Line charts are essential for trend analysis, comparison over time, spotting distribution or volatility in your data. In this page, let me introduce 6 powerful line chart variations to help you with business data analysis. These are,
Line Chart Variations - Video
In the below video, I explain 6 line chart variations with instructions on how to create and work with them. Watch it or read on for the chart details.
Indexed Line Chart
Indexed charts are great for comparing apples with oranges. For example, you can compare sales of two products over a period of time with Indexed Chart, even if the sales numbers are in different ballparks (one sells in millions, other in thousands).
Here is a demo of indexed line chart.
Sparklines are tiny charts that you can fit in a cell. They pack a lot of information and help in visualizing more items.
Here is a sparkline demo:
Spaghetti Line Chart
Often we have too many lines and that can be distracting. Use a spaghetti line chart to drive focus to one of the lines. You can make them interactive so users can pick the noodle they want to taste.
Here is a demo of interactive spaghetti chart.
Smoothed Line Chart
Sometimes our data is too volatile. In such cases, you can smooth it to spot the trend and meaningful changes.
There are various ways to smooth line charts. You can use “Smooth line” option of the chart or apply moving average based smoothing.
Here is a demo of both techniques.
Forecast Line Chart
Use Excel’s FORECAST.ETS() and other suite of functions to create forecasts from your data and visualize them. You can analyze trend and seasonality of the data with these functions. Forecast charts are helpful in business reporting.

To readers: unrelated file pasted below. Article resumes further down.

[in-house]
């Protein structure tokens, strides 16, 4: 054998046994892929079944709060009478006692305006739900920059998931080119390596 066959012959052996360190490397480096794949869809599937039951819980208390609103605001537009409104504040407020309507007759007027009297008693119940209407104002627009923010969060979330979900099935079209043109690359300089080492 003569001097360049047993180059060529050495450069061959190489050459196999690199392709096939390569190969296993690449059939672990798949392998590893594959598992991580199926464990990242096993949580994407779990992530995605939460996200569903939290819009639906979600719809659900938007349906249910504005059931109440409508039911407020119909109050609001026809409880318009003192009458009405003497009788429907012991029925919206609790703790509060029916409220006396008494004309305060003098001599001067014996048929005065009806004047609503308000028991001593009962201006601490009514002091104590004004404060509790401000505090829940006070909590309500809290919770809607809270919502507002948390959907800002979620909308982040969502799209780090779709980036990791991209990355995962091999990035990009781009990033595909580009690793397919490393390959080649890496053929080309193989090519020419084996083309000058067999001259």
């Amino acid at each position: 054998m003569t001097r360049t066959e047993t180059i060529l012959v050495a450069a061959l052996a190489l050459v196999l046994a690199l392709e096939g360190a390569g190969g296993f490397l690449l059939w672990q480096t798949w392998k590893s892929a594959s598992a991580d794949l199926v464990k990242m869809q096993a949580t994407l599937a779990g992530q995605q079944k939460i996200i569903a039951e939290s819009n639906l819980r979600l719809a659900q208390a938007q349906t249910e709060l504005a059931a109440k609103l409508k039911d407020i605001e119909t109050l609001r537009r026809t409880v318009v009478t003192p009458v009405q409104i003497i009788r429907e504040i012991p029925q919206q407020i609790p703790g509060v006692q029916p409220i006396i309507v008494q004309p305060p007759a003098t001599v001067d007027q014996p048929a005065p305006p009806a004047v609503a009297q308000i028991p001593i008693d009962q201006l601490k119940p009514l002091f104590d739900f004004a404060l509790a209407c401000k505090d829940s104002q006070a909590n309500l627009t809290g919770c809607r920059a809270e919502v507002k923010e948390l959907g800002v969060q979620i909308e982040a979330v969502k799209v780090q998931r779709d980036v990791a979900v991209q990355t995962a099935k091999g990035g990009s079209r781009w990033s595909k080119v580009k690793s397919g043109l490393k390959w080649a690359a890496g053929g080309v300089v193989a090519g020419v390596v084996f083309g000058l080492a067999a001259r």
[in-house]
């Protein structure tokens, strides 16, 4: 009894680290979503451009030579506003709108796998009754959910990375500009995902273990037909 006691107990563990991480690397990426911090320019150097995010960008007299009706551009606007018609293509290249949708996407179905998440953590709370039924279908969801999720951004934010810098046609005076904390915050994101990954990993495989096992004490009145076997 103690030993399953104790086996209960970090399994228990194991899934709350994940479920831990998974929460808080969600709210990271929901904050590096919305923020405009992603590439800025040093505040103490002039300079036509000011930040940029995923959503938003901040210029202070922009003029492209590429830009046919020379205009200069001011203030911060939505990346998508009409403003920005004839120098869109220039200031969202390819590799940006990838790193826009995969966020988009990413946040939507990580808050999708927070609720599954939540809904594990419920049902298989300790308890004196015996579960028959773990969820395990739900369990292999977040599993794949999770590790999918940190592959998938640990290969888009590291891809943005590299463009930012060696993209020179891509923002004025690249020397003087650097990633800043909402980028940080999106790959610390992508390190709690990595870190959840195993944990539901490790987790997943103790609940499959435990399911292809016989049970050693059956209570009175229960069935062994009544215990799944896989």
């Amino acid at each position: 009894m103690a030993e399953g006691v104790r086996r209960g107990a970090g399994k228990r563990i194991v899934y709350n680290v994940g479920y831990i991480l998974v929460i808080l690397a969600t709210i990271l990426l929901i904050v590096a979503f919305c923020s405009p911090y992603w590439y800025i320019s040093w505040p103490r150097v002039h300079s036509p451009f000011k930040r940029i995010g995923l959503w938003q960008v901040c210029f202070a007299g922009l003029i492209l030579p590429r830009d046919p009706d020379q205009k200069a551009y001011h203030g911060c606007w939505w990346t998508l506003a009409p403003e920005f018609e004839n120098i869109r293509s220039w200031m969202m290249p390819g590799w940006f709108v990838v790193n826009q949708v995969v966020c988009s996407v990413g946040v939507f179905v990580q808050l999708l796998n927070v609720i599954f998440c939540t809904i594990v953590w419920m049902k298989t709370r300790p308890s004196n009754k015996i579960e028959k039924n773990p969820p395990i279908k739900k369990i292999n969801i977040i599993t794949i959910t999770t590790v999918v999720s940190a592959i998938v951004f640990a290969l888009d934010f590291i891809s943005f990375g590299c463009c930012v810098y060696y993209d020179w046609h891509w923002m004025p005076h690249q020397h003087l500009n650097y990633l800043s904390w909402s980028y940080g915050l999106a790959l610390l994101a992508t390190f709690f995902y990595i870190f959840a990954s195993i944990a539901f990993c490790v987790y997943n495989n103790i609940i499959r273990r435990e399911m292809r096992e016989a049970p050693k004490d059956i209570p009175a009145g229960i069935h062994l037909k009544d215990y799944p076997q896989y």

Here is a demo of a forecast line chart.
Line Chart Combinations
No matter how hard you try, sometime a line alone won’t do. In those cases, you can easily combine line charts with other visualizations in Excel. Combination Charts are very easy to create.
Here is a demo of line chart with column combination.
How to create combination charts?
- In new versions of Excel (365, 2016+), just go to Insert ribbon and click on Combo chart button (the one that looks like a line column combination).
- In earlier versions of Excel, just make a line chart, right click on the line that you want to change to something else and select “Change series chart type” option.
Don't forget the labels ...
You can make regular or any of the variations listed above better by adding sensible labels and chart titles that tell a story.
Here is a demo of special labels on line charts.
Download Line Chart Variations Workbook
Click here to download the Excel file with all these variations. Play with the data or charts to learn more about these 6 line charts.
If you have any questions or suggestions, post them in the comments section.